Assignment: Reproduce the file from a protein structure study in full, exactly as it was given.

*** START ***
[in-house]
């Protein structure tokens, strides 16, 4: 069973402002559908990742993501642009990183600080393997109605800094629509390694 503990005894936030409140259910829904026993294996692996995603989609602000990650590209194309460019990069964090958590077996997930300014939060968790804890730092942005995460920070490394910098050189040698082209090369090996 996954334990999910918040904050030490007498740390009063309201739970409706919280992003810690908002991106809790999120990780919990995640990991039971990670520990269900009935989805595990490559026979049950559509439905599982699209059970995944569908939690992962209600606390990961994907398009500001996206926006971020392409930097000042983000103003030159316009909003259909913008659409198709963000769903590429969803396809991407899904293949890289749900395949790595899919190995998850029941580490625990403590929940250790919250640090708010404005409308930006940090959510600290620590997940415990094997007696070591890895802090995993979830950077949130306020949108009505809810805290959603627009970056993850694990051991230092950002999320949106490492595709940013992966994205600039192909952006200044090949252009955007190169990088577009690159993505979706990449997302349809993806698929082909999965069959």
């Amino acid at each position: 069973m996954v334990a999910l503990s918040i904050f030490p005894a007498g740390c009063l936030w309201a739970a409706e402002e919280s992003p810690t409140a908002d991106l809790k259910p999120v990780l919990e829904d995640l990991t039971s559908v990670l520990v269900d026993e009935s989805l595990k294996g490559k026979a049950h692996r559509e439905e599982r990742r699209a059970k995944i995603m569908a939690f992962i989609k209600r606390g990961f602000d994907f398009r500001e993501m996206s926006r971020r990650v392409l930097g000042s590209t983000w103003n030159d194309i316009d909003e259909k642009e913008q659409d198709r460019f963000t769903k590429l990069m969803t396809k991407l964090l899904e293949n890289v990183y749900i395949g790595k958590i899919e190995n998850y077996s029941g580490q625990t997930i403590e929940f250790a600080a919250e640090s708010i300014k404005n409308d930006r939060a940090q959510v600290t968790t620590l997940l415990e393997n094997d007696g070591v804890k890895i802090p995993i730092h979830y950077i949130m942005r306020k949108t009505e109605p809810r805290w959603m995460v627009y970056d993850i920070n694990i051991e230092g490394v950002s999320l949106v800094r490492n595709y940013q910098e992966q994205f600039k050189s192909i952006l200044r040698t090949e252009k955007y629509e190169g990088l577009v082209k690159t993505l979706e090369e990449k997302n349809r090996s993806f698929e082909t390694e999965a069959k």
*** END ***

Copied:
[in-house]
């Protein structure tokens, strides 16, 4: 069973402002559908990742993501642009990183600080393997109605800094629509390694 503990005894936030409140259910829904026993294996692996995603989609602000990650590209194309460019990069964090958590077996997930300014939060968790804890730092942005995460920070490394910098050189040698082209090369090996 996954334990999910918040904050030490007498740390009063309201739970409706919280992003810690908002991106809790999120990780919990995640990991039971990670520990269900009935989805595990490559026979049950559509439905599982699209059970995944569908939690992962209600606390990961994907398009500001996206926006971020392409930097000042983000103003030159316009909003259909913008659409198709963000769903590429969803396809991407899904293949890289749900395949790595899919190995998850029941580490625990403590929940250790919250640090708010404005409308930006940090959510600290620590997940415990094997007696070591890895802090995993979830950077949130306020949108009505809810805290959603627009970056993850694990051991230092950002999320949106490492595709940013992966994205600039192909952006200044090949252009955007190169990088577009690159993505979706990449997302349809993806698929082909999965069959």
């Amino acid at each position: 069973m996954v334990a999910l503990s918040i904050f030490p005894a007498g740390c009063l936030w309201a739970a409706e402002e919280s992003p810690t409140a908002d991106l809790k259910p999120v990780l919990e829904d995640l990991t039971s559908v990670l520990v269900d026993e009935s989805l595990k294996g490559k026979a049950h692996r559509e439905e599982r990742r699209a059970k995944i995603m569908a939690f992962i989609k209600r606390g990961f602000d994907f398009r500001e993501m996206s926006r971020r990650v392409l930097g000042s590209t983000w103003n030159d194309i316009d909003e259909k642009e913008q659409d198709r460019f963000t769903k590429l990069m969803t396809k991407l964090l899904e293949n890289v990183y749900i395949g790595k958590i899919e190995n998850y077996s029941g580490q625990t997930i403590e929940f250790a600080a919250e640090s708010i300014k404005n409308d930006r939060a940090q959510v600290t968790t620590l997940l415990e393997n094997d007696g070591v804890k890895i802090p995993i730092h979830y950077i949130m942005r306020k949108t009505e109605p809810r805290w959603m995460v627009y970056d993850i920070n694990i051991e230092g490394v950002s999320l949106v800094r490492n595709y940013q910098e992966q994205f600039k050189s192909i952006l200044r040698t090949e252009k955007y629509e190169g990088l577009v082209k690159t993505l979706e090369e990449k997302n349809r090996s993806f698929e082909t390694e999965a069959k």